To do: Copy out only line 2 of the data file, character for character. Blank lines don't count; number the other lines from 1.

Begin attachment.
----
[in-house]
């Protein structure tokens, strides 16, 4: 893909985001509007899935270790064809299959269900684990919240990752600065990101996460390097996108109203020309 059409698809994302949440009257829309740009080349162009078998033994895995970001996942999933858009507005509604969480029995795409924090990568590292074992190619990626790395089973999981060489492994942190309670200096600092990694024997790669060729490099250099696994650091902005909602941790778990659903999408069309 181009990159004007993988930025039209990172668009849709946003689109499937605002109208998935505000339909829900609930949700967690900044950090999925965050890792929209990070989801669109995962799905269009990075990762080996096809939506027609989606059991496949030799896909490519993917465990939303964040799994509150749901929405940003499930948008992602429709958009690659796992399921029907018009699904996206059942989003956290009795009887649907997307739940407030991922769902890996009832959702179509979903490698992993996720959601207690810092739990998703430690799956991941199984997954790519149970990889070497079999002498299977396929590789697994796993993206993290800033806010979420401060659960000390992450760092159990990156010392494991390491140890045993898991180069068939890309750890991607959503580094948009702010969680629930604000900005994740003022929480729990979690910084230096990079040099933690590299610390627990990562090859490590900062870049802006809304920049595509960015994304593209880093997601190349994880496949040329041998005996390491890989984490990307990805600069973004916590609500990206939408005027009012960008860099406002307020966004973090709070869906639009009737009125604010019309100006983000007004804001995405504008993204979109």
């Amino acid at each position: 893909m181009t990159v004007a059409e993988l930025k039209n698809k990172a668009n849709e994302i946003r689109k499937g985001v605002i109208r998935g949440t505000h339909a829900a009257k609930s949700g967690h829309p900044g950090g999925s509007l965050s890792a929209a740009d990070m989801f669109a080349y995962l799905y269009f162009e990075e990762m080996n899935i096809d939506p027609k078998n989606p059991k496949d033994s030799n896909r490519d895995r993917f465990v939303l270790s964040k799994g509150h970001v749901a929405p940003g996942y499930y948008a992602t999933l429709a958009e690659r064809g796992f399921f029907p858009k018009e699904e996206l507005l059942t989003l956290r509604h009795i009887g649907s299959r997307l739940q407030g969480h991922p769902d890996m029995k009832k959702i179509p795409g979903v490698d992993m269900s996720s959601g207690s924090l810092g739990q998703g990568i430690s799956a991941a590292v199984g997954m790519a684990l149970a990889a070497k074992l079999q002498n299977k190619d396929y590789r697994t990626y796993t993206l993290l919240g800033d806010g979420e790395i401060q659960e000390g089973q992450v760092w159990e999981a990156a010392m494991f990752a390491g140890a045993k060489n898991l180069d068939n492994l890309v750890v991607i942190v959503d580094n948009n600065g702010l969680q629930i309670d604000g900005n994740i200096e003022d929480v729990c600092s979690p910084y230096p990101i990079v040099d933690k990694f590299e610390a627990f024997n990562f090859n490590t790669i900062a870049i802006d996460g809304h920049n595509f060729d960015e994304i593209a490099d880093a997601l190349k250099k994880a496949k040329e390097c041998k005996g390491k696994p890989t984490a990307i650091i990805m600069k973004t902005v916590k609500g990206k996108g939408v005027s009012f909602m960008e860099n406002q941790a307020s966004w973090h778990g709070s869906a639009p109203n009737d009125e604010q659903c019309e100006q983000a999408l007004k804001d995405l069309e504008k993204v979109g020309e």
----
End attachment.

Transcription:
């Protein structure tokens, strides 16, 4: 893909985001509007899935270790064809299959269900684990919240990752600065990101996460390097996108109203020309 059409698809994302949440009257829309740009080349162009078998033994895995970001996942999933858009507005509604969480029995795409924090990568590292074992190619990626790395089973999981060489492994942190309670200096600092990694024997790669060729490099250099696994650091902005909602941790778990659903999408069309 181009990159004007993988930025039209990172668009849709946003689109499937605002109208998935505000339909829900609930949700967690900044950090999925965050890792929209990070989801669109995962799905269009990075990762080996096809939506027609989606059991496949030799896909490519993917465990939303964040799994509150749901929405940003499930948008992602429709958009690659796992399921029907018009699904996206059942989003956290009795009887649907997307739940407030991922769902890996009832959702179509979903490698992993996720959601207690810092739990998703430690799956991941199984997954790519149970990889070497079999002498299977396929590789697994796993993206993290800033806010979420401060659960000390992450760092159990990156010392494991390491140890045993898991180069068939890309750890991607959503580094948009702010969680629930604000900005994740003022929480729990979690910084230096990079040099933690590299610390627990990562090859490590900062870049802006809304920049595509960015994304593209880093997601190349994880496949040329041998005996390491890989984490990307990805600069973004916590609500990206939408005027009012960008860099406002307020966004973090709070869906639009009737009125604010019309100006983000007004804001995405504008993204979109």